From the early to mid-twentieth century, thinkers across the globe of a variety of political tendencies—as well as theological positions—envisioned the emergence of the New Man in history. In the context of the Arab World, Michel ʿAflaq (1910-1989), founder of the Arab Baʿth Party, dedicated himself to formulating a compelling anticolonial nationalist vision that would usher forth the New Arab (al-ʿarabī al-jadīd). In his view, this agonizing process of self-constitution at the level of the singular human person would lead to the emergence of the virtuous New Arab Generation (al-jīl al-ʿarabī al-jadīd) collectively on the world stage as an expression of the Arab nation’s eternal message (al-risāla al-khālida). For ʿAflaq, revolution begins with the metaphysical revolution of the soul, and likewise any struggle towards progress and renewal must derive its vitality from eternity (al-khulūd) itself. While a number of works have meditated on one concept or another in the intellectual tapestry of ʿAflaq and his followers, the task remains to integrate them together to fully capture their vibrant meaning. Such an endeavor brings about a key question: how to understand the new and the eternal in ʿAflaq’s thought? Therefore, in this paper I argue that ʿAflaq’s ultimate goal of realizing the New Arab Man who would create the united Arab nation—that is to say, realizing true decolonization—rested upon a foundation of the concept of the eternal. Indeed, it is precisely in this interplay of the new and the eternal that one fully begins to understand the higher aims of Baʿthism.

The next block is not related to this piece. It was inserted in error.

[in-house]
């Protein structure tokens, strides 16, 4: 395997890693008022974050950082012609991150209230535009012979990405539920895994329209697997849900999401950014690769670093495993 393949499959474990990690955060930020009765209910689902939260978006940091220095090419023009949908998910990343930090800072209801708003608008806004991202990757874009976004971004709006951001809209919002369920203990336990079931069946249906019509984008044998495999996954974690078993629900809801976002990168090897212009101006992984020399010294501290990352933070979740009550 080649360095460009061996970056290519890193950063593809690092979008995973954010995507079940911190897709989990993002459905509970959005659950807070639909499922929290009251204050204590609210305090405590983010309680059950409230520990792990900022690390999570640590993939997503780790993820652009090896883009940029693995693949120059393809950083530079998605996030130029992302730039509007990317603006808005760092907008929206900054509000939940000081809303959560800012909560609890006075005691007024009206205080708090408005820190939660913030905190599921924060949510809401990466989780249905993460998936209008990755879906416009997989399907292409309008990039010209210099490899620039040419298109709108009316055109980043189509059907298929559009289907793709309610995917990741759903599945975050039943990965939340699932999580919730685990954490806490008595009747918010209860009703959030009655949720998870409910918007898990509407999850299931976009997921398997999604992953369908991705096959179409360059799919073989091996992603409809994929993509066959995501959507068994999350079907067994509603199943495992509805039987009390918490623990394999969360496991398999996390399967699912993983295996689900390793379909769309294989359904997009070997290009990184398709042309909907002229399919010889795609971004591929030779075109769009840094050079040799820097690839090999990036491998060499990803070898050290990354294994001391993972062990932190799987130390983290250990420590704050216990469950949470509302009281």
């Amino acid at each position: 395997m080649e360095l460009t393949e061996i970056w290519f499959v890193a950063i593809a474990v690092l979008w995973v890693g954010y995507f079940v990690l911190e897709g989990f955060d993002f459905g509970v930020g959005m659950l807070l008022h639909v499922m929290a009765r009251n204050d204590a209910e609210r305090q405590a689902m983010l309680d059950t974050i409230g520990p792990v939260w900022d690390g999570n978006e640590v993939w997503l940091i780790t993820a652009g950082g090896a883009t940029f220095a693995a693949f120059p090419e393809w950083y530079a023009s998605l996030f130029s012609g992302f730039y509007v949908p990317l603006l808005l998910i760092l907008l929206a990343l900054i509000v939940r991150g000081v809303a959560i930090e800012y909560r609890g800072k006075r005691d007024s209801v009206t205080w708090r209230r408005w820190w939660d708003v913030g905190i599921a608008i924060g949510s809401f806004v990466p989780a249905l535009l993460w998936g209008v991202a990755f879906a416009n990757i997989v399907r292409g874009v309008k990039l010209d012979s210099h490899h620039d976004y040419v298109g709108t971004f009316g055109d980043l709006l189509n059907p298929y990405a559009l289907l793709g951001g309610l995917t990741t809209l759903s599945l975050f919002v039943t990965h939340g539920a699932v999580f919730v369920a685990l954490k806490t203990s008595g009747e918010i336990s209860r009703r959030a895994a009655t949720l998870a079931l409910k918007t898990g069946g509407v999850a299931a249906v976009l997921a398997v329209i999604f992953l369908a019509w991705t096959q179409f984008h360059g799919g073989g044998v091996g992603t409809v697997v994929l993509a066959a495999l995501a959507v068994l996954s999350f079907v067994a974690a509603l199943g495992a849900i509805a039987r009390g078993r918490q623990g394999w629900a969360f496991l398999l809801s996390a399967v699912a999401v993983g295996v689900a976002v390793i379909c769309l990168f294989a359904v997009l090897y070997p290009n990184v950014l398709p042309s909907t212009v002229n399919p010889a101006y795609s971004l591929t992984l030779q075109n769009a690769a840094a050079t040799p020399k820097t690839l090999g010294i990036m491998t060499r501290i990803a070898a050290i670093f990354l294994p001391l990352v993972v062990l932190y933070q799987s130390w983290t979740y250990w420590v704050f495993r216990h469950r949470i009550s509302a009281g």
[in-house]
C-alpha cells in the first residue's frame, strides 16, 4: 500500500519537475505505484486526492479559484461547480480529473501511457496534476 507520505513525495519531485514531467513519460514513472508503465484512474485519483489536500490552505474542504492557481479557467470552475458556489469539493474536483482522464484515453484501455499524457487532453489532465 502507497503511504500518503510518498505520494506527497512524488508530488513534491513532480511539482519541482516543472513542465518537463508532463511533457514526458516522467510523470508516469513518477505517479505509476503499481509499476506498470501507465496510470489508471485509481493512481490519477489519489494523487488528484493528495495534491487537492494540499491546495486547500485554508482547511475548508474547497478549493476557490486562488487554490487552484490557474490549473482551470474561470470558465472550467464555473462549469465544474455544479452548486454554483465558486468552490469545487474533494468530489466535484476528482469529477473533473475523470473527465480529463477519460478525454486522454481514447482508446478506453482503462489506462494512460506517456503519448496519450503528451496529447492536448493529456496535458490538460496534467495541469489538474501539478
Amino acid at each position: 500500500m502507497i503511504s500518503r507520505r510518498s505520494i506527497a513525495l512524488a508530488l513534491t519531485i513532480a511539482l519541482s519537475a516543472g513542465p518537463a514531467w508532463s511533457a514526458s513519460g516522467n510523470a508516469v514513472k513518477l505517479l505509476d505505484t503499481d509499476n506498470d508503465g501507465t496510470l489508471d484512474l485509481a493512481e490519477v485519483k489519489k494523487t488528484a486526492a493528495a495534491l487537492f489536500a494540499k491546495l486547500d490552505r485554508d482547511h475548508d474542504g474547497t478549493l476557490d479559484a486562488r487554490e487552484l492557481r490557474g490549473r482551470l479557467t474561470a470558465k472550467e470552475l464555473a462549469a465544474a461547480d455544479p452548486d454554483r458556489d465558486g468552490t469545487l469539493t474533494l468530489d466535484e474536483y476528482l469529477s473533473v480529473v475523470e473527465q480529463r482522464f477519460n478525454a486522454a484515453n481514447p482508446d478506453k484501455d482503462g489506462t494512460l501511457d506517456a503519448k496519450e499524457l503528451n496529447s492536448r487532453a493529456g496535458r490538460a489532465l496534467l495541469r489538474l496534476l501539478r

In the spring of 1952, international congresses convened in several Middle Eastern and European capitals to celebrate the thousandth birthday of the great tenth/eleventh-century Muslim philosopher Ibn Sina, known in Europe as Avicenna and across the lands of Islam as “the Preeminent Master.” Like the better-known Afro-Asian solidarity conferences being held simultaneously, these scholarly forums were sponsored by UNESCO, the Arab League, and other international organizations founded in the 1940s with mandates to usher in the new, global era heralded by the end of World War II and advent of decolonization. At the helm of the Ibn Sina millenaries was a rising generation of reformist scholars from the Muslim world who championed the Preeminent Master and his Islamic interpreters as paragons of a “new humanism” which—unlike its European counterpart—offered a truly universal philosophy of humanity by virtue of its multicultural genealogy and accommodation of religious belief. Drawing on heretofore unexamined archival records of the Ibn Sina millenaries plus the voluminous body of multilingual scholarship produced for them, my presentation situates these largely forgotten scholarly forums as generative sites in the much-discussed “humanism debate” of the postwar era. In so doing, I recast this debate—usually represented as a watershed in continental thought driven by European philosophers—as a transregional conversation that entailed not only a critical reckoning with Europe’s compromised humanist tradition, but also the creative reconstruction of Islamic thought traditions as grounds for an other humanism than that realized by Western modernity.